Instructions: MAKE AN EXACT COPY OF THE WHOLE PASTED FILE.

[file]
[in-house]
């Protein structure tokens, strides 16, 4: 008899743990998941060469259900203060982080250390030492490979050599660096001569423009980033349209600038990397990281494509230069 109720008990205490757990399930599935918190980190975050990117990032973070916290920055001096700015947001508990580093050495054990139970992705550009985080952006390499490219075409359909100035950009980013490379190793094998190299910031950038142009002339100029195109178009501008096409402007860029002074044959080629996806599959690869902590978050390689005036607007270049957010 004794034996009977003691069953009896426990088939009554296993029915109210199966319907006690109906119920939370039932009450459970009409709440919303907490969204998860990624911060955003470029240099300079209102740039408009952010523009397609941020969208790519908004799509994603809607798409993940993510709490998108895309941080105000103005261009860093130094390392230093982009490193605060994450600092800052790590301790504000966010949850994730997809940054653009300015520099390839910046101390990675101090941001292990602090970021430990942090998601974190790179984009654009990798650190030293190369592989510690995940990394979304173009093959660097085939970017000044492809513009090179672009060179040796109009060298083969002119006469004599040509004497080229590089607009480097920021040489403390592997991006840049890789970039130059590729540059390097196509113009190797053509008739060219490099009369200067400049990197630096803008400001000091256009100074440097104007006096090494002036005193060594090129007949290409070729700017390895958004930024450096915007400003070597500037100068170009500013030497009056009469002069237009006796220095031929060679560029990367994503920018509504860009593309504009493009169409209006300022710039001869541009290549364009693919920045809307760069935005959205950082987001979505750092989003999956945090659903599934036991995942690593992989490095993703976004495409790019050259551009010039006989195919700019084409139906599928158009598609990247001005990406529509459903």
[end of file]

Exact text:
[in-house]
């Protein structure tokens, strides 16, 4: 008899743990998941060469259900203060982080250390030492490979050599660096001569423009980033349209600038990397990281494509230069 109720008990205490757990399930599935918190980190975050990117990032973070916290920055001096700015947001508990580093050495054990139970992705550009985080952006390499490219075409359909100035950009980013490379190793094998190299910031950038142009002339100029195109178009501008096409402007860029002074044959080629996806599959690869902590978050390689005036607007270049957010 004794034996009977003691069953009896426990088939009554296993029915109210199966319907006690109906119920939370039932009450459970009409709440919303907490969204998860990624911060955003470029240099300079209102740039408009952010523009397609941020969208790519908004799509994603809607798409993940993510709490998108895309941080105000103005261009860093130094390392230093982009490193605060994450600092800052790590301790504000966010949850994730997809940054653009300015520099390839910046101390990675101090941001292990602090970021430990942090998601974190790179984009654009990798650190030293190369592989510690995940990394979304173009093959660097085939970017000044492809513009090179672009060179040796109009060298083969002119006469004599040509004497080229590089607009480097920021040489403390592997991006840049890789970039130059590729540059390097196509113009190797053509008739060219490099009369200067400049990197630096803008400001000091256009100074440097104007006096090494002036005193060594090129007949290409070729700017390895958004930024450096915007400003070597500037100068170009500013030497009056009469002069237009006796220095031929060679560029990367994503920018509504860009593309504009493009169409209006300022710039001869541009290549364009693919920045809307760069935005959205950082987001979505750092989003999956945090659903599934036991995942690593992989490095993703976004495409790019050259551009010039006989195919700019084409139906599928158009598609990247001005990406529509459903």